Measures give win to business
A key transportation ballot measure in Santa Barbara County was approved while a traffic measure in Oxnard was defeated by a landslide in the Nov. 4 election.
With its victory, Santa Barbara County’s Measure A will provide more revenue for transit projects. “We had more votes than we needed,” said a happy Santa Barbara County Board of Supervisors Chairman Salud Carbajal.
The measure needed a two-thirds majority for approval. Voters approved it with a 78.6 percent majority, or 99,999 ballots cast in favor of it.
“I’m thrilled, ecstatic and very grateful to all the voters in the county,” said Carbajal, who joined with Supervisor Brooks Firestone, a former Republican state assemblyman, in campaigning for Measure A in television commercials.
But not all Republicans agreed with Firestone about the measure.
The Santa Barbara Republican Party campaigned heavily against it, but only convinced 27,174 voters to cast no ballots against it.
Opponents of Measure A said it was just a continuation of an earlier unwanted tax and was not needed.
Santa Barbara County voters in 1989 approved Measure D, a transportation authority ordinance, which imposed a half-cent sales tax and adopted a transportation spending plan. Measure D expires March 31, 2010.
Carbajal said supervisors will have to “debrief” on Measure A and see what transit projects might be funded thanks to its passing. Among them, he said, would be a commuter rail project that could help unsnarl traffic along the Rincon section of Highway 101.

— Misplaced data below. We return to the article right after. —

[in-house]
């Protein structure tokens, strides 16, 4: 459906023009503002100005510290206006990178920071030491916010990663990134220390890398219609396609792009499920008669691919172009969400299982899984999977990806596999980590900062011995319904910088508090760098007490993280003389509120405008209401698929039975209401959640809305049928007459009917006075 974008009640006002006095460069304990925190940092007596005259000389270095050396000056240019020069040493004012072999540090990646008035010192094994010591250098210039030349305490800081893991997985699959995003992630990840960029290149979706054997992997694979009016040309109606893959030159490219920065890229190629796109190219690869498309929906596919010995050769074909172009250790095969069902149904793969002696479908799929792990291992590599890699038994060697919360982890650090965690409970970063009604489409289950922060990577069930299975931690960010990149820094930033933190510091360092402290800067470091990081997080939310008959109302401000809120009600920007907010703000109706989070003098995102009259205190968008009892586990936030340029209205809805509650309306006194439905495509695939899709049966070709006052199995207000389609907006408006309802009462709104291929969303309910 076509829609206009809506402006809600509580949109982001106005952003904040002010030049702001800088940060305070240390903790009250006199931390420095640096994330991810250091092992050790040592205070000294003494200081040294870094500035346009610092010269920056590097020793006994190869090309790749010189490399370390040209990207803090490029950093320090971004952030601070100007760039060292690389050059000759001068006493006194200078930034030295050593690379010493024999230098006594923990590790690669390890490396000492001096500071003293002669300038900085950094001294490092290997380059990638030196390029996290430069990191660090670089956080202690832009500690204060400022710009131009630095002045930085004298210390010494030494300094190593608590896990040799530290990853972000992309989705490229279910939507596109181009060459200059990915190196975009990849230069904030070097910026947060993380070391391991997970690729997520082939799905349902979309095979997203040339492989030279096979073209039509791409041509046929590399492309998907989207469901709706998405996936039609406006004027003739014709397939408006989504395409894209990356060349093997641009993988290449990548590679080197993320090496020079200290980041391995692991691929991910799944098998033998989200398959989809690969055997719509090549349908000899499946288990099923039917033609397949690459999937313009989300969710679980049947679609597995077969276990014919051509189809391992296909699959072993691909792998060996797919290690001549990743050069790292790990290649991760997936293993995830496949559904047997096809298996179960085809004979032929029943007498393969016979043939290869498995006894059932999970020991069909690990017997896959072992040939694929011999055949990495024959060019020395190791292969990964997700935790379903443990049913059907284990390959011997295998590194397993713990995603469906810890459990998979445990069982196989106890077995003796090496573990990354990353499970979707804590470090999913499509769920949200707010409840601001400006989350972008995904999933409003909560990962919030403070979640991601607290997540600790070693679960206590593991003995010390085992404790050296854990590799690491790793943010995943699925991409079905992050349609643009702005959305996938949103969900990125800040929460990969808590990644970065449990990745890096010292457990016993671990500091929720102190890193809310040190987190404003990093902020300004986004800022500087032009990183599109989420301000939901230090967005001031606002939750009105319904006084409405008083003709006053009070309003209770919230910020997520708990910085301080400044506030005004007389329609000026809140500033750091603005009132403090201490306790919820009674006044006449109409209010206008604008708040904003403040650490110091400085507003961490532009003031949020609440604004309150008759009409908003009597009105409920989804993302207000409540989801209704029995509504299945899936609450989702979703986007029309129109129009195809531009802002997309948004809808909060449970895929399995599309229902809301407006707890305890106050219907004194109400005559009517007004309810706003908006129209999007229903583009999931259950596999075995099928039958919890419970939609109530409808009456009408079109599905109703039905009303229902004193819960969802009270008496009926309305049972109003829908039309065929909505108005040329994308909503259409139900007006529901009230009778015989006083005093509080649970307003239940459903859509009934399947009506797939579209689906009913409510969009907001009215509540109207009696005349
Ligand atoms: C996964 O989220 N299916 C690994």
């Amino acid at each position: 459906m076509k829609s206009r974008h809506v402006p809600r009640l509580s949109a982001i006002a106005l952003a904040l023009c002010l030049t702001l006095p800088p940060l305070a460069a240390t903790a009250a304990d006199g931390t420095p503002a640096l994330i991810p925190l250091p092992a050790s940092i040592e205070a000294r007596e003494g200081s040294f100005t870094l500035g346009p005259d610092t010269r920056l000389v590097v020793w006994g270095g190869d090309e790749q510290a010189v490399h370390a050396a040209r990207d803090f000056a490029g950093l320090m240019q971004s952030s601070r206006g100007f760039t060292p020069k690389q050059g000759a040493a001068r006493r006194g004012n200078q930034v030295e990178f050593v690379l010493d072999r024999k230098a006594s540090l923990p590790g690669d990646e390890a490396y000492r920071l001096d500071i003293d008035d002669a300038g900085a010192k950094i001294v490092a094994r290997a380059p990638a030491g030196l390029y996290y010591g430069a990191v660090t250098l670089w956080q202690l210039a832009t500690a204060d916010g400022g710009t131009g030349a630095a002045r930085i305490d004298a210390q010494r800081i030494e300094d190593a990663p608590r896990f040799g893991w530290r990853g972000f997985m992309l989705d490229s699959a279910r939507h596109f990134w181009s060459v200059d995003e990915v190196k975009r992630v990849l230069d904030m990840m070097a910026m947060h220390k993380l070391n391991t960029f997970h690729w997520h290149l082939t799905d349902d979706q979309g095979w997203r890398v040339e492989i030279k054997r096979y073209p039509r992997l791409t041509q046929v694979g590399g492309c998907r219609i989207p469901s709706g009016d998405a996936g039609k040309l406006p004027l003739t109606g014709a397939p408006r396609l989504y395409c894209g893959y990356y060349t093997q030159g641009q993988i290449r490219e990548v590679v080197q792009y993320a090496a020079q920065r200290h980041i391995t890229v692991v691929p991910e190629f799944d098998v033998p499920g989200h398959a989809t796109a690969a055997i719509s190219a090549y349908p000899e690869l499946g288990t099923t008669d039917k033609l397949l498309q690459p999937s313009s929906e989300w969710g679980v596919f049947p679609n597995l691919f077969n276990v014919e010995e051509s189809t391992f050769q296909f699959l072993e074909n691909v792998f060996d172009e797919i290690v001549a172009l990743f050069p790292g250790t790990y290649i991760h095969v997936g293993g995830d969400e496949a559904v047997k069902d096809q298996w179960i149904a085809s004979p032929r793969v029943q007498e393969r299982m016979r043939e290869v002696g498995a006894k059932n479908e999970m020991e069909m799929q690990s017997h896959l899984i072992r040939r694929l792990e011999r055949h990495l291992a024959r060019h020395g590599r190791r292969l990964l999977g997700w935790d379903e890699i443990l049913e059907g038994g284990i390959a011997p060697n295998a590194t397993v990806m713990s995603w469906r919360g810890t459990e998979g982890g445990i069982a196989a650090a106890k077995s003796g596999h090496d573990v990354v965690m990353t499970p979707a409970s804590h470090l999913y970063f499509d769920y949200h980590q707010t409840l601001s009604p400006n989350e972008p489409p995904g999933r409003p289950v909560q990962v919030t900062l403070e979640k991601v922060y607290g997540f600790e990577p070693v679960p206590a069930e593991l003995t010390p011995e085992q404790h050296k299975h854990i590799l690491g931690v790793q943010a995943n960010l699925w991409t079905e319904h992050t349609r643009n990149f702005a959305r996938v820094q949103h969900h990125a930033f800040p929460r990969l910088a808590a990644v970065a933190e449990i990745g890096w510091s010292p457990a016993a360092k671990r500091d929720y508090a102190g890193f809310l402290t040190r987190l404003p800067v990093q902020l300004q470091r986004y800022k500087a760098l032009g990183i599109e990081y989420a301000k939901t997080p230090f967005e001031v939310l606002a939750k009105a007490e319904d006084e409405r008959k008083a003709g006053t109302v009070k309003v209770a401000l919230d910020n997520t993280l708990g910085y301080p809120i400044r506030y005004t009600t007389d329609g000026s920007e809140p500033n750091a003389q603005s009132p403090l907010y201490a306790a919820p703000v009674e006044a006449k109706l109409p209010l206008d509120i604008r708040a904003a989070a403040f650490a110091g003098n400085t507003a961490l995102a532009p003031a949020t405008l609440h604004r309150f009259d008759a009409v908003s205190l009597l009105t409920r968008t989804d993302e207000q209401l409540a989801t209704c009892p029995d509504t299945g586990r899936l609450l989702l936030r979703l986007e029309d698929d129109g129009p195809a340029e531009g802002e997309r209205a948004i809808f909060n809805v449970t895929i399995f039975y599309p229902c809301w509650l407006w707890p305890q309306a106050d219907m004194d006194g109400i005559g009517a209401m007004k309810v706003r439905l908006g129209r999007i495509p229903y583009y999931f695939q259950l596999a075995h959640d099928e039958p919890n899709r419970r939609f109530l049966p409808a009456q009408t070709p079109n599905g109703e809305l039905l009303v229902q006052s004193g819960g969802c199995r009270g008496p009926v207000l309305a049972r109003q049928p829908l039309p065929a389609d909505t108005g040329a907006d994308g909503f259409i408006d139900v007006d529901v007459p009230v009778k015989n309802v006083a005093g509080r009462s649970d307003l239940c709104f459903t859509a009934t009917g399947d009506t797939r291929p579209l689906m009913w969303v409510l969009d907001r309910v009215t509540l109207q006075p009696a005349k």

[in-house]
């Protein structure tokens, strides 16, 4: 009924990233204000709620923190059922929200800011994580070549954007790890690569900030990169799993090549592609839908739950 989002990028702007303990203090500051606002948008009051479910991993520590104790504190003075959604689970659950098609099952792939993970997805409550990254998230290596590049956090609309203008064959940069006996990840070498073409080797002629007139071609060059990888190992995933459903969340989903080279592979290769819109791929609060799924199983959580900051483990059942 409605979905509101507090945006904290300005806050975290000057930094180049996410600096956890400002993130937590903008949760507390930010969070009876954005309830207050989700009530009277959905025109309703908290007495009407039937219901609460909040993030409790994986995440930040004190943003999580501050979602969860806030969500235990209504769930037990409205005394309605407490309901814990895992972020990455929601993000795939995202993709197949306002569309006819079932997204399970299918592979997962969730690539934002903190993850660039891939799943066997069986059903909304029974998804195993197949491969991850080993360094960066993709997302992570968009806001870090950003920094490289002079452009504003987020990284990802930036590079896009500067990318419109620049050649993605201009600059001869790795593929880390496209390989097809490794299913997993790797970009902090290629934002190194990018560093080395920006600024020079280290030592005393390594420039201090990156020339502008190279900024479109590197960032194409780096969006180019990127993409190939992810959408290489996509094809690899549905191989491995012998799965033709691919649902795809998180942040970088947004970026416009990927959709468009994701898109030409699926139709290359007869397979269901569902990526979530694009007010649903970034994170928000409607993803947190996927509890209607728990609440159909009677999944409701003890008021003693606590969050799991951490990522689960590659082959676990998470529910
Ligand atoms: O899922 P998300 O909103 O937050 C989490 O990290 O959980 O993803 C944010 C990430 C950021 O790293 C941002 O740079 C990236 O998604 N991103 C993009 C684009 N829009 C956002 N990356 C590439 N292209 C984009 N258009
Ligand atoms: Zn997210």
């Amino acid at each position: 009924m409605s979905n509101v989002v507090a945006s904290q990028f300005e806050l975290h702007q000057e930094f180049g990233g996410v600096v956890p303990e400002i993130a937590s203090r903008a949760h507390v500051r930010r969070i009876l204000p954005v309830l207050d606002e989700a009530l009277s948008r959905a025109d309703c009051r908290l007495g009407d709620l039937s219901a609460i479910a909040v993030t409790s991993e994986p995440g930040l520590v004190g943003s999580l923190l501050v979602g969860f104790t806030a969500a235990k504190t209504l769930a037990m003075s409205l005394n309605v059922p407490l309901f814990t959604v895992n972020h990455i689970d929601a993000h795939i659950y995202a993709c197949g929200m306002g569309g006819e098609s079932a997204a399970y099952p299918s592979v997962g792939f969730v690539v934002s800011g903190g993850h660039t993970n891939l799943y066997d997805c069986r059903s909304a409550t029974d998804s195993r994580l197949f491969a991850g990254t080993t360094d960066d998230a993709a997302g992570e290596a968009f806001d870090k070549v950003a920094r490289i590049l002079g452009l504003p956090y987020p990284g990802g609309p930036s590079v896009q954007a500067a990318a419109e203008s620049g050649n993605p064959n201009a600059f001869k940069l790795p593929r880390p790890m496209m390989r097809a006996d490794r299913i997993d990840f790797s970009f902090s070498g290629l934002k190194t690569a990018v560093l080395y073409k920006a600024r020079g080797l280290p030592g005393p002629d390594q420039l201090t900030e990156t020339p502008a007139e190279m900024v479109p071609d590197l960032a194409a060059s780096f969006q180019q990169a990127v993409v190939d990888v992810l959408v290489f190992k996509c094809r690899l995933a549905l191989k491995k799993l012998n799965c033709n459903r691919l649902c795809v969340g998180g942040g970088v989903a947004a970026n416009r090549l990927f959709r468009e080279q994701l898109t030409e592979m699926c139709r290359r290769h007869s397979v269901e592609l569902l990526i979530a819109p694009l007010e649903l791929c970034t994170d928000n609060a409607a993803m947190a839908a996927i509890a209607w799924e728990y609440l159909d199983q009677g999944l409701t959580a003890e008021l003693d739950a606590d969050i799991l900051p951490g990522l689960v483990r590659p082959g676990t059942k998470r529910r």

Third District Supervisor-elect Doreen Farr said she shared Carbajal’s enthusiasm for the rail proposal. “We talked about it when I was on the (county) planning commission,” she said.
Carbajal said the revenue generated by the measure could be augmented with future county bond sales.
Rep. Lois Capps, D-Santa Barbara, said the overwhelming passage of Measure A succeeded because voters realized the need to fund transportation projects to keep commerce and commuter moving.
“I’m so pleased and that’s a real statement on the behalf of folks who understand the need for our infrastructure,” Capps said. “Transportation is really vital to our way of life.”
Measure A will extend the existing half-cent sales tax for 30 years beginning April 1, 2010. It includes a transportation investment plan, which calls for various projects to be funded by the sales tax revenues.
Under the plan, the North County and the South Coast of Santa Barbara County each receive $455 million to be spent within each region.
About 60 percent of the revenues go to the county and the cities as street and transportation improvement funding. The money will be spent on projects selected by city councils and the board of supervisors.
Measure A also calls for $140 million to be used as matching funds to widen Highway 101 from four to six lanes between Carpinteria and Santa Barbara. It also earmarks $42 million for improvements on Highway 101 in the North County.
Measure V defeated
Meanwhile, the defeat of Oxnard’s Measure V – opposed by many business groups – means commercial projects won’t be restricted.
The measure was Councilman Tim Flynn’s second bid to relieve traffic congestion by requiring public votes on commercial projects near congested areas.
Sixty-two percent of the votes cast on Measure V said no to the plan, which would have been in place for two decades.
It called for any commercial project larger than 10,000 square feet or housing project of five units or more to be submitted to a public vote, unless all intersections within a five-mile radius of the project operated at a certain level of congestion during the previous year.
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